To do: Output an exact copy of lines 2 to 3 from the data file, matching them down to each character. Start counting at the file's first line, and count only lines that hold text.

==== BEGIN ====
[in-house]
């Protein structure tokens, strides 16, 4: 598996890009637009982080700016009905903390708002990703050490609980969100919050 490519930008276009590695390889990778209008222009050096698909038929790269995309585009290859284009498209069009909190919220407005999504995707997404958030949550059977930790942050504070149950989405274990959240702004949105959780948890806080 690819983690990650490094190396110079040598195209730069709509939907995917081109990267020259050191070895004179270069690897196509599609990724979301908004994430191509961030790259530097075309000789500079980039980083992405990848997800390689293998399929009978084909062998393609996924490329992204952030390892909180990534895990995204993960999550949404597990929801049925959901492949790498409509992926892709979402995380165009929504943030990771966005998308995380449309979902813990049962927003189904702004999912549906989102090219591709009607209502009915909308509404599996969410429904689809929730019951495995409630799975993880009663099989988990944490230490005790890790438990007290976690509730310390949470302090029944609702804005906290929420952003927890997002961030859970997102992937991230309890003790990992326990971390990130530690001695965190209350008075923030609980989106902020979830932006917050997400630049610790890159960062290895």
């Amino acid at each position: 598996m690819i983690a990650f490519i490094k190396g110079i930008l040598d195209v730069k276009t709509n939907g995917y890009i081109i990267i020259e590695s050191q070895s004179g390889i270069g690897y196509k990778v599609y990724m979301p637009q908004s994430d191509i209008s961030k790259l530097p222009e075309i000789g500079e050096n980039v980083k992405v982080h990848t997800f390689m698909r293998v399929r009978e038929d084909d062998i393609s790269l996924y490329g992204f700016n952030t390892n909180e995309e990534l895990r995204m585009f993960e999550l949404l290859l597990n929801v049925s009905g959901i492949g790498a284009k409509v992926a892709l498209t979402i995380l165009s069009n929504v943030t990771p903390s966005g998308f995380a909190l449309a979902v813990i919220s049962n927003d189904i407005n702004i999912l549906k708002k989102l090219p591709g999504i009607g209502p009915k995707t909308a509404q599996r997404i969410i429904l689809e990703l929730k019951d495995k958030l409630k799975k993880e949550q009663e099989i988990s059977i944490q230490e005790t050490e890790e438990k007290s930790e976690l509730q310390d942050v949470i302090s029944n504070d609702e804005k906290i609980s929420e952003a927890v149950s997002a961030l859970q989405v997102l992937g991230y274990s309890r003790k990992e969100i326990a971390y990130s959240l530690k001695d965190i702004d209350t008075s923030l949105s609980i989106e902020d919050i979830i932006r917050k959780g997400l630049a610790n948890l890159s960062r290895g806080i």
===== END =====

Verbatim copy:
């Protein structure tokens, strides 16, 4: 598996890009637009982080700016009905903390708002990703050490609980969100919050 490519930008276009590695390889990778209008222009050096698909038929790269995309585009290859284009498209069009909190919220407005999504995707997404958030949550059977930790942050504070149950989405274990959240702004949105959780948890806080 690819983690990650490094190396110079040598195209730069709509939907995917081109990267020259050191070895004179270069690897196509599609990724979301908004994430191509961030790259530097075309000789500079980039980083992405990848997800390689293998399929009978084909062998393609996924490329992204952030390892909180990534895990995204993960999550949404597990929801049925959901492949790498409509992926892709979402995380165009929504943030990771966005998308995380449309979902813990049962927003189904702004999912549906989102090219591709009607209502009915909308509404599996969410429904689809929730019951495995409630799975993880009663099989988990944490230490005790890790438990007290976690509730310390949470302090029944609702804005906290929420952003927890997002961030859970997102992937991230309890003790990992326990971390990130530690001695965190209350008075923030609980989106902020979830932006917050997400630049610790890159960062290895």
């Amino acid at each position: 598996m690819i983690a990650f490519i490094k190396g110079i930008l040598d195209v730069k276009t709509n939907g995917y890009i081109i990267i020259e590695s050191q070895s004179g390889i270069g690897y196509k990778v599609y990724m979301p637009q908004s994430d191509i209008s961030k790259l530097p222009e075309i000789g500079e050096n980039v980083k992405v982080h990848t997800f390689m698909r293998v399929r009978e038929d084909d062998i393609s790269l996924y490329g992204f700016n952030t390892n909180e995309e990534l895990r995204m585009f993960e999550l949404l290859l597990n929801v049925s009905g959901i492949g790498a284009k409509v992926a892709l498209t979402i995380l165009s069009n929504v943030t990771p903390s966005g998308f995380a909190l449309a979902v813990i919220s049962n927003d189904i407005n702004i999912l549906k708002k989102l090219p591709g999504i009607g209502p009915k995707t909308a509404q599996r997404i969410i429904l689809e990703l929730k019951d495995k958030l409630k799975k993880e949550q009663e099989i988990s059977i944490q230490e005790t050490e890790e438990k007290s930790e976690l509730q310390d942050v949470i302090s029944n504070d609702e804005k906290i609980s929420e952003a927890v149950s997002a961030l859970q989405v997102l992937g991230y274990s309890r003790k990992e969100i326990a971390y990130s959240l530690k001695d965190i702004d209350t008075s923030l949105s609980i989106e902020d919050i979830i932006r917050k959780g997400l630049a610790n948890l890159s960062r290895g806080i």